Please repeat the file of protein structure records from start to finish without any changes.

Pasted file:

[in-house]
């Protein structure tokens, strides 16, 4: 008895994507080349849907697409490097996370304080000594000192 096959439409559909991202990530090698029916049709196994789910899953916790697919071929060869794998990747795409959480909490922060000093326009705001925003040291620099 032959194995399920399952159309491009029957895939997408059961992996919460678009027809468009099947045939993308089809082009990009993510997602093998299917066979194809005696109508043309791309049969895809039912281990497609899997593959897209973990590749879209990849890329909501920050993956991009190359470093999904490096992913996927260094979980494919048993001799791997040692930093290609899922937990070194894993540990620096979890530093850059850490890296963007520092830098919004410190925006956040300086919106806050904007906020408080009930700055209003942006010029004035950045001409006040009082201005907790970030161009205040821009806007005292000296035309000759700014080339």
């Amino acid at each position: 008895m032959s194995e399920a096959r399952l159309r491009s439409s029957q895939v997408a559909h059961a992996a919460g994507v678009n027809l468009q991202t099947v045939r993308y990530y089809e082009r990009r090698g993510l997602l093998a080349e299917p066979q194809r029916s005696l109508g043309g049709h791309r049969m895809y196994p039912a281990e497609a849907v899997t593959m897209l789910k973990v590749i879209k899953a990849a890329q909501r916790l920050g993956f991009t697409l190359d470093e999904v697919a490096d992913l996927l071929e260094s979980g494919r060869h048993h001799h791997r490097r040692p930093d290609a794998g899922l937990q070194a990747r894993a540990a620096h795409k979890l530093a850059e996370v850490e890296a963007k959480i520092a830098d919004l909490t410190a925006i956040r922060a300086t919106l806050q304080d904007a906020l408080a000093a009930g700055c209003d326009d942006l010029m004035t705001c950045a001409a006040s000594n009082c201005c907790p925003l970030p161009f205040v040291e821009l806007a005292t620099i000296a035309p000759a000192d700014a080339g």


[in-house]
């Protein structure tokens, strides 16, 4: 008895994507080349849907697409490097996370304080000594000192 096959439409559909991202990530090698029916049709196994789910899953916790697919071929060869794998990747795409959480909490922060000093326009705001925003040291620099 032959194995399920399952159309491009029957895939997408059961992996919460678009027809468009099947045939993308089809082009990009993510997602093998299917066979194809005696109508043309791309049969895809039912281990497609899997593959897209973990590749879209990849890329909501920050993956991009190359470093999904490096992913996927260094979980494919048993001799791997040692930093290609899922937990070194894993540990620096979890530093850059850490890296963007520092830098919004410190925006956040300086919106806050904007906020408080009930700055209003942006010029004035950045001409006040009082201005907790970030161009205040821009806007005292000296035309000759700014080339």
């Amino acid at each position: 008895m032959s194995e399920a096959r399952l159309r491009s439409s029957q895939v997408a559909h059961a992996a919460g994507v678009n027809l468009q991202t099947v045939r993308y990530y089809e082009r990009r090698g993510l997602l093998a080349e299917p066979q194809r029916s005696l109508g043309g049709h791309r049969m895809y196994p039912a281990e497609a849907v899997t593959m897209l789910k973990v590749i879209k899953a990849a890329q909501r916790l920050g993956f991009t697409l190359d470093e999904v697919a490096d992913l996927l071929e260094s979980g494919r060869h048993h001799h791997r490097r040692p930093d290609a794998g899922l937990q070194a990747r894993a540990a620096h795409k979890l530093a850059e996370v850490e890296a963007k959480i520092a830098d919004l909490t410190a925006i956040r922060a300086t919106l806050q304080d904007a906020l408080a000093a009930g700055c209003d326009d942006l010029m004035t705001c950045a001409a006040s000594n009082c201005c907790p925003l970030p161009f205040v040291e821009l806007a005292t620099i000296a035309p000759a000192d700014a080339g």